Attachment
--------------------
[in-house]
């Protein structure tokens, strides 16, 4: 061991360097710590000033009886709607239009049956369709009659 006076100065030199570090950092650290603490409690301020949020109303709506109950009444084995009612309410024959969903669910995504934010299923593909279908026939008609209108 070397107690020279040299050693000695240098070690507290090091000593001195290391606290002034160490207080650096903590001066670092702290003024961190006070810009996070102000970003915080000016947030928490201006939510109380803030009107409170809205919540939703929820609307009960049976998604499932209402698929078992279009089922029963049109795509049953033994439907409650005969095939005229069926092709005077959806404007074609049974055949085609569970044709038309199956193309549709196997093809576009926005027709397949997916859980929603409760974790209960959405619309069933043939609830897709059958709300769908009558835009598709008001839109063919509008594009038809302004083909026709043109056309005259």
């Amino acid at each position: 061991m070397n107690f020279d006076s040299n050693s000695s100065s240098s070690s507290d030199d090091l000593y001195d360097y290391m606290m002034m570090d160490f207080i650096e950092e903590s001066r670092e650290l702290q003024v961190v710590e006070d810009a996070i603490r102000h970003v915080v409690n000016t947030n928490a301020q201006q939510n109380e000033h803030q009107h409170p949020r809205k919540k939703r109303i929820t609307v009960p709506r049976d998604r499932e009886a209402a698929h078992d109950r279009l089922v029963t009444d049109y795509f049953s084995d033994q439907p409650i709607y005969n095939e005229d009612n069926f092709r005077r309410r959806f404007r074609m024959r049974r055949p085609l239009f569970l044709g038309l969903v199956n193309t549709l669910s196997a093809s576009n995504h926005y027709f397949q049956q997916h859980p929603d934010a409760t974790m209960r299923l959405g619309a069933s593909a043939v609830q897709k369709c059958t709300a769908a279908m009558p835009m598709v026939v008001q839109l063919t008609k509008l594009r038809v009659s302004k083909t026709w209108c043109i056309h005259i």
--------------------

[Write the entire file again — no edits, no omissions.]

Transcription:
[in-house]
């Protein structure tokens, strides 16, 4: 061991360097710590000033009886709607239009049956369709009659 006076100065030199570090950092650290603490409690301020949020109303709506109950009444084995009612309410024959969903669910995504934010299923593909279908026939008609209108 070397107690020279040299050693000695240098070690507290090091000593001195290391606290002034160490207080650096903590001066670092702290003024961190006070810009996070102000970003915080000016947030928490201006939510109380803030009107409170809205919540939703929820609307009960049976998604499932209402698929078992279009089922029963049109795509049953033994439907409650005969095939005229069926092709005077959806404007074609049974055949085609569970044709038309199956193309549709196997093809576009926005027709397949997916859980929603409760974790209960959405619309069933043939609830897709059958709300769908009558835009598709008001839109063919509008594009038809302004083909026709043109056309005259």
């Amino acid at each position: 061991m070397n107690f020279d006076s040299n050693s000695s100065s240098s070690s507290d030199d090091l000593y001195d360097y290391m606290m002034m570090d160490f207080i650096e950092e903590s001066r670092e650290l702290q003024v961190v710590e006070d810009a996070i603490r102000h970003v915080v409690n000016t947030n928490a301020q201006q939510n109380e000033h803030q009107h409170p949020r809205k919540k939703r109303i929820t609307v009960p709506r049976d998604r499932e009886a209402a698929h078992d109950r279009l089922v029963t009444d049109y795509f049953s084995d033994q439907p409650i709607y005969n095939e005229d009612n069926f092709r005077r309410r959806f404007r074609m024959r049974r055949p085609l239009f569970l044709g038309l969903v199956n193309t549709l669910s196997a093809s576009n995504h926005y027709f397949q049956q997916h859980p929603d934010a409760t974790m209960r299923l959405g619309a069933s593909a043939v609830q897709k369709c059958t709300a769908a279908m009558p835009m598709v026939v008001q839109l063919t008609k509008l594009r038809v009659s302004k083909t026709w209108c043109i056309h005259i």